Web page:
Now, popcorn, particularly, has been around for a very long time – it’s been found in Peruvian tombs going back 1,000 years. Popcorn was already a popular snack by the mid-1800s. But it became even more popular in the 1890s after Charles Cretors developed the first popcorn popping machine. He later invented more machines that allowed corn popping with the seasonings included, as well as mobile popcorn makers that could be drawn by a horse. It was sold everywhere – at sporting events and state fairs and at travelling shows such as circuses. In the early days of movies, however, it was not to be seen in the new movie theatres. That’s because the owners of movie houses thought of them more like high end theatres, and designed them to be luxurious and owners didn’t want popcorn on their fancy carpets. Owners also wanted patrons focused on the movies and not distracted by the popcorn munchage action. So at this point, movie viewing was a rich person’s pastime.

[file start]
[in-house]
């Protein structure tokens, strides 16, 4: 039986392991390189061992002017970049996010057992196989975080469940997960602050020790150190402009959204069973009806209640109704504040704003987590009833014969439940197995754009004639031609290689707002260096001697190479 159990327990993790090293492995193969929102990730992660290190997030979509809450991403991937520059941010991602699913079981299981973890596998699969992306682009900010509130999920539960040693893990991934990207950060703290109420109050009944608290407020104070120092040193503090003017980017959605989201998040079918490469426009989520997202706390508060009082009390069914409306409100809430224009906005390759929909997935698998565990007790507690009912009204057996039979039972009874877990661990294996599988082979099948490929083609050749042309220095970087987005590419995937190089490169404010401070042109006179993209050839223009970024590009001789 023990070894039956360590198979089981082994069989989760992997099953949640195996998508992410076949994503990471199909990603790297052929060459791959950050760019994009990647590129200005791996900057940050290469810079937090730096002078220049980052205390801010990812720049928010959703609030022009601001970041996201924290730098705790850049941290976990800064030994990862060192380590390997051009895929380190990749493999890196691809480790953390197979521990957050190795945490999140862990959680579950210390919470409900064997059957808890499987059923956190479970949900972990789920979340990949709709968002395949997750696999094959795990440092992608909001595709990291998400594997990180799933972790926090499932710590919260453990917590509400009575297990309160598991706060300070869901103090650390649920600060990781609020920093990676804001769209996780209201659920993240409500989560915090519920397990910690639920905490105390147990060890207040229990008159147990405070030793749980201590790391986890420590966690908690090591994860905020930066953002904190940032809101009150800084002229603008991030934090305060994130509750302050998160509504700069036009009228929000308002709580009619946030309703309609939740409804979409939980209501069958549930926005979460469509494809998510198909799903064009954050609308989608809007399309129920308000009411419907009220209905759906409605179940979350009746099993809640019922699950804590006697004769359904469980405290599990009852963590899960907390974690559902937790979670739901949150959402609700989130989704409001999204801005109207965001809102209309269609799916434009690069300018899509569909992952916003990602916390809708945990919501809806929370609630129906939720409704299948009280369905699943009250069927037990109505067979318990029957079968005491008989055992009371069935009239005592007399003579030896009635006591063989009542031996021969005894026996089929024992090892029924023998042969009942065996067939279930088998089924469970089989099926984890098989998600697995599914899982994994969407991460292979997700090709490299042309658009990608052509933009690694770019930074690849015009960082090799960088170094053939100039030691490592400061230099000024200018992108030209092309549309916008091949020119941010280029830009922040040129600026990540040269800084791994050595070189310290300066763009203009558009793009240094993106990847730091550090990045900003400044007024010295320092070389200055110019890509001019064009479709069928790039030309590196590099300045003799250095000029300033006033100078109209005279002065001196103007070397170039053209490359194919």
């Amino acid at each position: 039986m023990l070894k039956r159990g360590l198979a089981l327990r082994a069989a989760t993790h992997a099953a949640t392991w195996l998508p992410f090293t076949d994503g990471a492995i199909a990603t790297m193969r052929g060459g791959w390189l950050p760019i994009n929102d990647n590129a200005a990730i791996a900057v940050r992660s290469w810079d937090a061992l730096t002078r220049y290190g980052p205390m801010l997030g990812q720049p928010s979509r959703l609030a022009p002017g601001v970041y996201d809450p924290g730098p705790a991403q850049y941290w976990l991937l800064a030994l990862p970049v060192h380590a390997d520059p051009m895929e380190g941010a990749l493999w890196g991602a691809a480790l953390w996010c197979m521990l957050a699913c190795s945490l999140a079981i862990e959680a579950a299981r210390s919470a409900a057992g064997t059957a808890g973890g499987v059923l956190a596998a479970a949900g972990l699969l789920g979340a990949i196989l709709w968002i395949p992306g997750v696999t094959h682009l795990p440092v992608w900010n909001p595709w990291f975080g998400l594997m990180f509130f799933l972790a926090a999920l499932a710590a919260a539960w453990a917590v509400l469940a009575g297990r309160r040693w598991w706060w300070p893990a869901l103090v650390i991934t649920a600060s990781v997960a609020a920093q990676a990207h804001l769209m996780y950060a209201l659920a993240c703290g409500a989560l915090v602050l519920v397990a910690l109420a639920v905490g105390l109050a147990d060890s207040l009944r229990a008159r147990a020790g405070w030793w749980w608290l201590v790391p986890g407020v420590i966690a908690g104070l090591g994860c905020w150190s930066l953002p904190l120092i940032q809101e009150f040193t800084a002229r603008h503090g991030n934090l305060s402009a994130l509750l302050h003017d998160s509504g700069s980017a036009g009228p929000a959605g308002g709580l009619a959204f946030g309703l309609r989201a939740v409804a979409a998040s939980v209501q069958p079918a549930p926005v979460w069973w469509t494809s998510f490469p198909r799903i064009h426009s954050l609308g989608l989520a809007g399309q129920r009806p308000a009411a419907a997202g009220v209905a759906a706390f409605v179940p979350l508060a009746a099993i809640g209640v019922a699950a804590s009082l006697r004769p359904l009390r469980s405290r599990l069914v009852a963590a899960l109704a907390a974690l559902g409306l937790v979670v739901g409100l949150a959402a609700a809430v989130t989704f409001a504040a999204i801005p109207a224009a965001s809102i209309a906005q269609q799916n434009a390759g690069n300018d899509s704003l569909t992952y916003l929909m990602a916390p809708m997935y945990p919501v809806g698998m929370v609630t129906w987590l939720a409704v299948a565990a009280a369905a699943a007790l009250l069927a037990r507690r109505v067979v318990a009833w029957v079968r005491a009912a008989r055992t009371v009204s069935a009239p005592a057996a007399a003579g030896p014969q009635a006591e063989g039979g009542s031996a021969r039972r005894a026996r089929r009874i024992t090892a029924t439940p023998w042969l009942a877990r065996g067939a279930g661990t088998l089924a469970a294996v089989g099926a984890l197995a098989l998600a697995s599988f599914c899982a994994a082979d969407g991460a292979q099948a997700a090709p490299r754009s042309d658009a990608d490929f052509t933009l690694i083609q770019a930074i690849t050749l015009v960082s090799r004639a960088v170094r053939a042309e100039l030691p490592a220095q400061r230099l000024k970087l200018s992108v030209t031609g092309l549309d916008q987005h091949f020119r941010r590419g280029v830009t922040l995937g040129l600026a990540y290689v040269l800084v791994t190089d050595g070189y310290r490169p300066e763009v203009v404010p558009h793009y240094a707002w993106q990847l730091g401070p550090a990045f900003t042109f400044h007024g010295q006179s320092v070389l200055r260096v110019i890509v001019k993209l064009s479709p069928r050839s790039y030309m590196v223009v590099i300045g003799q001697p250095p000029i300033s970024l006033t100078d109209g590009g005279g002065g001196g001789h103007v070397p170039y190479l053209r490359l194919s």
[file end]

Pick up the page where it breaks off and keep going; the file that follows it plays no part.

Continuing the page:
It was in 1927, when sound first came to the movies, that movies became open to a wider audience. Movie theater owners, however, were still cautious about allowing snacks in the theater. But, smaller movie theaters, like converted stores that show movies, allowed snacks. An article from the Syracuse Herald in 1927 even mentioned the annoyances of popcorn snackage at such a small movie theater.


Quote

Inside the theater, there was little to convince that this was the year of our Lord, nineteen twenty-seven. Even the odor-laden atmosphere seemed to date back to nickelodeon days. So, too, the popcorn-eating proclivities of the fans. To my sensitive ears, it seemed that every other man, woman and child in the audience was feasting upon the crunchy tidbit. One bought a bag and joined the molar exercise in self defense.”

End quote.


[Popcorn chewing sound]


Around the onset of the Great Depression is when we see people who, though desperate, flock to the movie theaters.  That’s because movies provided an affordable diversion from their woes.